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Runic Dictionary

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Þorleikr fagri (Þfagr)

11th century; volume 2; ed. Kari Ellen Gade;

Flokkr about Sveinn Úlfsson (Sveinn) - 10

Þorleikr’s background is unknown. In 1051 he travelled from Iceland via Norway to Denmark to present a poem to Sveinn Úlfsson (ÍF 28, 113; ÍF 29, 253; Mork 1928-32, 161; Flat 1860-8, III, 338; Fms 6, 256). Both his name and his nickname fagri ‘the Fair’ indicate that he may have come from the family of the Laxdœlir (see Genealogy IIIa in ÍF 5; SnE 1848-87, III, 737-9; LH 1894-1901, I, 641-2). Þorleikr was a rather common name among the Laxdœlir (e.g. Þorleikr Hǫskuldsson and Þorleikr Bollason), and members of that family, such as Hǫskuldr Dala-Kollsson, Óláfr pá ‘Peacock’ Hǫskuldsson and Hallgerðr Hǫskuldsdóttir, were admired for their beauty (see ÍF 5, 14, 27; ÍF 12, 6-7). Þorleikr is listed in Skáldatal as one of the poets who eulogised Sveinn Úlfsson, and it is not said that he composed about any other dignitary or ruler (see SnE 1848-87, III, 258, 267, 283).

Flokkr about Sveinn Úlfsson — Þfagr SveinnII

Kari Ellen Gade 2009, ‘ Þorleikr fagri, Flokkr about Sveinn Úlfsson’ in Kari Ellen Gade (ed.), Poetry from the Kings’ Sagas 2: From c. 1035 to c. 1300. Skaldic Poetry of the Scandinavian Middle Ages 2. Turnhout: Brepols, pp. 313-22. <> (accessed 23 May 2022)

stanzas:  1   2   3   4   5   6   7   8   9   10 

Skj: Þórleikr fagri: En flokk om Sven Ulfssön, 1051 (AI, 396-9, BI, 365-8); stanzas (if different): 11 | 12 | 13

SkP info: II, 315-16

old edition introduction edition manuscripts transcriptions concordance search files

3 — Þfagr Sveinn 3II

edition interactive full text transcriptions old edition references concordance


Cite as: Kari Ellen Gade (ed.) 2009, ‘Þorleikr fagri, Flokkr about Sveinn Úlfsson 3’ in Kari Ellen Gade (ed.), Poetry from the Kings’ Sagas 2: From c. 1035 to c. 1300. Skaldic Poetry of the Scandinavian Middle Ages 2. Turnhout: Brepols, pp. 315-16.

Fœrir reiðr, sás rauða
rǫnd hefr opt fyr lǫndum,
breið á Buðla slóðir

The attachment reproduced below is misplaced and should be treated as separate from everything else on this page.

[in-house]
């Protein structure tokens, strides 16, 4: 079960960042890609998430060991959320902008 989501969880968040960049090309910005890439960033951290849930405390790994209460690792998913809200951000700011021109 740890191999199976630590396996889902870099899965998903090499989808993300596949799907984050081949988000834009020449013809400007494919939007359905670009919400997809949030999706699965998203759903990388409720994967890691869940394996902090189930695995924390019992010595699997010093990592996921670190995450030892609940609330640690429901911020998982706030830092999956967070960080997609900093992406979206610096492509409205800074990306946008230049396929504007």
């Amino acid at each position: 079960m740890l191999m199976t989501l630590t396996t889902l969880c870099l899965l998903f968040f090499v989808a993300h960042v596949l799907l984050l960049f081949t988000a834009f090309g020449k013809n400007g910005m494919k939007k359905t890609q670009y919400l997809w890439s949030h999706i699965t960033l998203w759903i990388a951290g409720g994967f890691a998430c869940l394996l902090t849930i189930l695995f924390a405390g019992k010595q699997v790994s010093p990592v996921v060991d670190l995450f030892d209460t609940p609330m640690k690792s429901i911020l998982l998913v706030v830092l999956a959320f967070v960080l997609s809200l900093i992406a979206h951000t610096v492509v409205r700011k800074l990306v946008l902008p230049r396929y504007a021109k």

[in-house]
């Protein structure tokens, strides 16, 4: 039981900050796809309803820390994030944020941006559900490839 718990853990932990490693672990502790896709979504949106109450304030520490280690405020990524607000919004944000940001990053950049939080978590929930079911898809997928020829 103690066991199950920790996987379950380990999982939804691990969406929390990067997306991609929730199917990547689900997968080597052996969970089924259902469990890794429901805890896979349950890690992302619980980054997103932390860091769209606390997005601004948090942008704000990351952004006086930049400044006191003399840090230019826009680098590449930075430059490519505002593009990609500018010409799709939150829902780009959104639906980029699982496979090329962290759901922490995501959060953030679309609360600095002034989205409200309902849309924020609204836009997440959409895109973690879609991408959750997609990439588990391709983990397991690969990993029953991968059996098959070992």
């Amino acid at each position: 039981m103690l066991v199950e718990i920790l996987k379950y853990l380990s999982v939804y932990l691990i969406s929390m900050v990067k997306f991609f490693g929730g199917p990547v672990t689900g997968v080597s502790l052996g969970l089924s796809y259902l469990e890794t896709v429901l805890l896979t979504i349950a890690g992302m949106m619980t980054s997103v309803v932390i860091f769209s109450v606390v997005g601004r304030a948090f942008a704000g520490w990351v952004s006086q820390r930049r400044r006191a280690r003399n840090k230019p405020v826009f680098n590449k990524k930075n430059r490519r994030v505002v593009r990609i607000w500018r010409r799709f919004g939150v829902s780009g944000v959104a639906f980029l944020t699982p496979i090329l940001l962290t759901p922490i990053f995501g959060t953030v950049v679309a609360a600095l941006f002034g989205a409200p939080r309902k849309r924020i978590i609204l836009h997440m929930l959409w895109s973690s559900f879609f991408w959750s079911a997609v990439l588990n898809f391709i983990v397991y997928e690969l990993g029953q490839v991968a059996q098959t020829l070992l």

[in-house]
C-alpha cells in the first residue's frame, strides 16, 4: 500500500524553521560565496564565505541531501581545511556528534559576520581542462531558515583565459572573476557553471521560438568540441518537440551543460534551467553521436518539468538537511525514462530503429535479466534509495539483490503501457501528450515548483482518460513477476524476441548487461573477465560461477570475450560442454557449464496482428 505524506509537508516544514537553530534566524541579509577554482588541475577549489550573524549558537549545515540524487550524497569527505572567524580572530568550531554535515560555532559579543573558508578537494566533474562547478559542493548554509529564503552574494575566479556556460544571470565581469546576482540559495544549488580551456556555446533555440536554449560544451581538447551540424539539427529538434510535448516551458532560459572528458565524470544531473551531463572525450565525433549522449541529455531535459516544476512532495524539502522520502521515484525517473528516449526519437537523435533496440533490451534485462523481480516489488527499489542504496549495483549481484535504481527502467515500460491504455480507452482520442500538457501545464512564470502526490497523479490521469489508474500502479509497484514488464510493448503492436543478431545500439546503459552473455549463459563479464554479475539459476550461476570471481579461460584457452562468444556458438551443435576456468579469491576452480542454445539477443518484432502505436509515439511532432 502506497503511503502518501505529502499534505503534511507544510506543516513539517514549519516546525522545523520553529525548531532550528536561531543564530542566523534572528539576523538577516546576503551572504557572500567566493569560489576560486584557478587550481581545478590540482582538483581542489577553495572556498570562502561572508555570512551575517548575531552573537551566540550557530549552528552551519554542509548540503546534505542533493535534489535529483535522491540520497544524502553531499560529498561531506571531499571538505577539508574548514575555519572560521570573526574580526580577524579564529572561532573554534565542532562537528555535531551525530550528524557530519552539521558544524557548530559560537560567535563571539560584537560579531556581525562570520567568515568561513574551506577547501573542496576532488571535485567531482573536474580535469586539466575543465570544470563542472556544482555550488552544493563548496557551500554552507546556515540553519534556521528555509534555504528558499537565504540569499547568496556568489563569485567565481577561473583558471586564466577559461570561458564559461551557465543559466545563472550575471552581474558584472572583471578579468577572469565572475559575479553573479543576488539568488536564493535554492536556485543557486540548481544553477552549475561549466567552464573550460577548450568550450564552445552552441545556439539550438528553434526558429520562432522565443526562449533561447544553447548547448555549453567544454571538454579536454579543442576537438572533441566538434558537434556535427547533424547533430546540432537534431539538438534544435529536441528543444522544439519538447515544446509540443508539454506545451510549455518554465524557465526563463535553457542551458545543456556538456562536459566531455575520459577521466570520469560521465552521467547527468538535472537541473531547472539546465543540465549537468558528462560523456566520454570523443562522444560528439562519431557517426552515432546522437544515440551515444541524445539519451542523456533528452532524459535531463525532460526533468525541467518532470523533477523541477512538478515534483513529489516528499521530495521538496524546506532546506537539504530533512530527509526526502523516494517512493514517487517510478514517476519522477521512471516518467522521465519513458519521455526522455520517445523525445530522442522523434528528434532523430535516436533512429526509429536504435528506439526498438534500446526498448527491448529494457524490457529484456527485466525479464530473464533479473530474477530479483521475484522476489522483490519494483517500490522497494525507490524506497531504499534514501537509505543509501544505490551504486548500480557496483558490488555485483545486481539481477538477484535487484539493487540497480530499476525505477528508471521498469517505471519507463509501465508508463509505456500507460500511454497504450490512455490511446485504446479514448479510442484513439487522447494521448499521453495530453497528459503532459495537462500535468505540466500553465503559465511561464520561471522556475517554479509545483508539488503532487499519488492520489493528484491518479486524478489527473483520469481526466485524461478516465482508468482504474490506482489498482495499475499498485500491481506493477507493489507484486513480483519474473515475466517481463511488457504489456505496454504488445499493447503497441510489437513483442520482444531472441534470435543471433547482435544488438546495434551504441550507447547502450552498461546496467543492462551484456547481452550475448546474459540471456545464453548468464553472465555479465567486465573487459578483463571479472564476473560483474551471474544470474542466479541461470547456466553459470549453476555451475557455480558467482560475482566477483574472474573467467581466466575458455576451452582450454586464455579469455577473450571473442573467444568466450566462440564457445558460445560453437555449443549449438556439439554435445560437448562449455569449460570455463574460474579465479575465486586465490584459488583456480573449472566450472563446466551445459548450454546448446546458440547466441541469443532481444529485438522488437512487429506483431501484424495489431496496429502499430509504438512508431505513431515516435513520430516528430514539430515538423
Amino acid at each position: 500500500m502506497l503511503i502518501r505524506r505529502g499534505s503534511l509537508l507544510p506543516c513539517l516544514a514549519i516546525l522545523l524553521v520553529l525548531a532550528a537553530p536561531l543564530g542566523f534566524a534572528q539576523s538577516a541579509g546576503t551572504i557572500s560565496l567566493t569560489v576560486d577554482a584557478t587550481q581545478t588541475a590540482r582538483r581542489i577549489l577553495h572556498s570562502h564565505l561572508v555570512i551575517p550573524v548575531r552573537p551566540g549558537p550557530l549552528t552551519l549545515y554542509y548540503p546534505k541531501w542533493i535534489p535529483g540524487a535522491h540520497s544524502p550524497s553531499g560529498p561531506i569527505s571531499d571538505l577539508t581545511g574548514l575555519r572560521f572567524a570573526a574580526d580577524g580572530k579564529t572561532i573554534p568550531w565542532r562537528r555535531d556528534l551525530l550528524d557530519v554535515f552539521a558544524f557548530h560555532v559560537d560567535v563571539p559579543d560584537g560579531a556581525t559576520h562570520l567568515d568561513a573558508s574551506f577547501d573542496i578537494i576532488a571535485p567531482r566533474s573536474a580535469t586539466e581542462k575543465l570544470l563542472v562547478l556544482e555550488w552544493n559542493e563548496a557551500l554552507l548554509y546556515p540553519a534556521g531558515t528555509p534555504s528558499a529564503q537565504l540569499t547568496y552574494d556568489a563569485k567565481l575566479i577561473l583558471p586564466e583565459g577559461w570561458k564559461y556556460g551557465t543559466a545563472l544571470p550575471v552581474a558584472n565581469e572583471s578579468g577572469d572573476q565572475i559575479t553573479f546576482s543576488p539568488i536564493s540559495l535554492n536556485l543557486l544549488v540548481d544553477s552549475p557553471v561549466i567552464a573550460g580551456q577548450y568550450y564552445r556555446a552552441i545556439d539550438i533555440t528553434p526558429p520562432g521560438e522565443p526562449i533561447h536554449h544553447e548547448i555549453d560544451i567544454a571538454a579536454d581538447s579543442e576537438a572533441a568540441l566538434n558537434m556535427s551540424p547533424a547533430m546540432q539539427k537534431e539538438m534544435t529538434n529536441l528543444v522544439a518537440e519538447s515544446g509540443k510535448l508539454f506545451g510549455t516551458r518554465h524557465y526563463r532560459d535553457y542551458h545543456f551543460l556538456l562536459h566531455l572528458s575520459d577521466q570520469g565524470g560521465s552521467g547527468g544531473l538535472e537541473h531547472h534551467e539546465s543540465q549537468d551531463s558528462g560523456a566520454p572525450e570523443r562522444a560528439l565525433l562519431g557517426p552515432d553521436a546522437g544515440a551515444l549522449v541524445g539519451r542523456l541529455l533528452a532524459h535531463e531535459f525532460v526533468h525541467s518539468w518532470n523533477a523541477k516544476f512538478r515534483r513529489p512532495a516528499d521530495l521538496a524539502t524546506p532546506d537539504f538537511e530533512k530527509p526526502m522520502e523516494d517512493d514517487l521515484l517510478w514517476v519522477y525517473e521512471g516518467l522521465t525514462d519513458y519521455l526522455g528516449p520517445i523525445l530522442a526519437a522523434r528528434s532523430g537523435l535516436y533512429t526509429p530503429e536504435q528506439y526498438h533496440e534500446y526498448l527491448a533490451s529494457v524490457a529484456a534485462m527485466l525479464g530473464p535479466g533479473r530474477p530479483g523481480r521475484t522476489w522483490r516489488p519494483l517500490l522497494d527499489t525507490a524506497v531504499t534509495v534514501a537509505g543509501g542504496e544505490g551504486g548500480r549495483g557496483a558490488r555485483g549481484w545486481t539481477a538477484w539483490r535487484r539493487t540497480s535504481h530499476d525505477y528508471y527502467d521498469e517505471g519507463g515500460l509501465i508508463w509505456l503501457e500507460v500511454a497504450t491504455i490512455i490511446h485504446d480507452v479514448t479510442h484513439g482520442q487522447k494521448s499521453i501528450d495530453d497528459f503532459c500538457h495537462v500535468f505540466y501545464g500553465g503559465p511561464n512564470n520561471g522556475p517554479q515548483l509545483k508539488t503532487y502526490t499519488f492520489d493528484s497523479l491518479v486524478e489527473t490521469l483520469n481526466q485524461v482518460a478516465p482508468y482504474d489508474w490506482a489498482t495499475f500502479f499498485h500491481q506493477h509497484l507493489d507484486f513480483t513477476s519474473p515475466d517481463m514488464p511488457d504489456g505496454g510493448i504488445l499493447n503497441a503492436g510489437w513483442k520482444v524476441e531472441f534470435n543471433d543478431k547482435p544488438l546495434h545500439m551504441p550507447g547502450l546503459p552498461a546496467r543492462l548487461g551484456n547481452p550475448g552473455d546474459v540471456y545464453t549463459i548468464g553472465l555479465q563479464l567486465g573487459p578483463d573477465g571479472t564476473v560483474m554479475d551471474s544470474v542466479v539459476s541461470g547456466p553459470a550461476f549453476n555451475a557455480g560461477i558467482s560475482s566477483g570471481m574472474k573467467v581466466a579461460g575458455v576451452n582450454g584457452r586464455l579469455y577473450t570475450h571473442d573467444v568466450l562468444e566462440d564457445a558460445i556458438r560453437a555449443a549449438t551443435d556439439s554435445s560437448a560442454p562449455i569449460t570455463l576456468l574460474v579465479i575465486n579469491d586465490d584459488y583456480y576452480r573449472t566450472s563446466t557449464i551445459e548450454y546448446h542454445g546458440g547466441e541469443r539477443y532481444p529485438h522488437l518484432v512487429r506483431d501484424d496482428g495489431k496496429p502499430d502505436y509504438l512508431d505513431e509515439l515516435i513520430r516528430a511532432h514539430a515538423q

borðraukn Haraldr norðan.
En lauks of sæ sœkja
Sveins fagrdrifin steini
glæsidýr, þess’s geira,
gullmunnuð, rýðr, sunnan.

Reiðr Haraldr, sás opt hefr rauða rǫnd fyr lǫndum, fœrir {breið borðraukn} norðan á {slóðir Buðla}. En {gullmunnuð glæsidýr lauks} Sveins, þess’s rýðr geira, sœkja sunnan of sæ, fagrdrifin steini.

The enraged Haraldr, who frequently raises the red shield-rim off the shores, steers {the broad draught-animals of the ship-board} [SHIPS] from the north onto {Buðli’s <sea-king’s> trails} [SEA]. And {the gold-mouthed splendid beasts of the mast} [SHIPS] of Sveinn, who reddens spears, advance from the south across the sea, beautifully covered with colour.

Mss: Mork(9r) (Mork); Flat(197vb) (Flat); H(45r), Hr(32rb) (H-Hr); FskBˣ(70v-71r) (Fsk); Kˣ(542v), 39(23vb), F(45vb), E(16r), J2ˣ(270v) (Hkr)

Readings: [1] Fœrir: ‘Fær’ Flat;    rauða: randa Flat    [2] lǫndum: landi Kˣ, 39, F, E, J2ˣ    [4] ‑raukn: ‑rǫgn Hr, 39, F    [7] glæsidýr: ‘glæsibyr’ Flat, ‘glæ dyrð’ 39, ‘gloar dyrð’ F;    geira: geisa Hr, geiri FskBˣ    [8] ‑munnuð: ‑munnuðr Flat, 39, F, ‑munni Hr;    rýðr: fyrir with a word erased before it Flat, ríðr FskBˣ, Kˣ

Editions: Skj: Þórleikr fagri, En flokk om Sven Ulfssön 3: AI, 397, BI, 366, Skald I, 183; Mork 1867, 55, Mork 1928-32, 161-2, Andersson and Gade 2000, 198-9, 476 (MH); Flat 1860-8, III, 338 (MH); Fms 6, 257 (HSig ch. 50); ÍF 29, 254 (ch. 55); ÍF 28, 113-14 (HSig ch. 34), F 1871, 213, E 1916, 56.

Context: As st. 3 above.

Notes: [2] hefr ‘raises’: This verb can be 3rd pers. sg. pres. indic. of hefja ‘raise, hoist’ or hafa ‘have’ (so Skj B). — [2] lǫndum (n. dat. pl.) ‘shores’: Lit. ‘lands’. The Hkr variant landi (n. dat. sg.) ‘shore, land’ is also possible. — [3] á slóðir Buðla ‘onto Buðli’s <sea-king’s> trails [SEA]’: For the use of the acc. after the preposition á ‘on’, see Note to st. 2/3 above. Buðli was a legendary king, the father of Atli (see Akv, Am and Ill Har 4/3). The name also occurs as the name of a sea-king, and it is unclear whether the two are identical (see LP: Buðli 1-2). — [6] fagrdrifin steini ‘beautifully covered with colour’: Ships could be adorned with painted pictures (see Jesch 2001a, 144, 158; Steinn Óldr 13/2). See also the description in Encomium Emmae Reginae of Sveinn tjúguskegg’s fleet setting out to conquer England (Campbell 1998, 4, 4, pp. 12-13): Sed quid nunc tibi latera carinarum memorem, non modo ornatitiis depicta coloribus, uerum etiam aureis argenteisque aspera signis ‘But why should I now dwell upon the sides of the ships, which were not only painted with ornate colours, but were covered with gold and silver figures’. — [8] gullmunnuð ‘gold-mouthed’: Refers to golden animal heads used as stem ornaments (see Notes to Valg Har 10/5, 11/4 and Gísl Magnkv 16/5).

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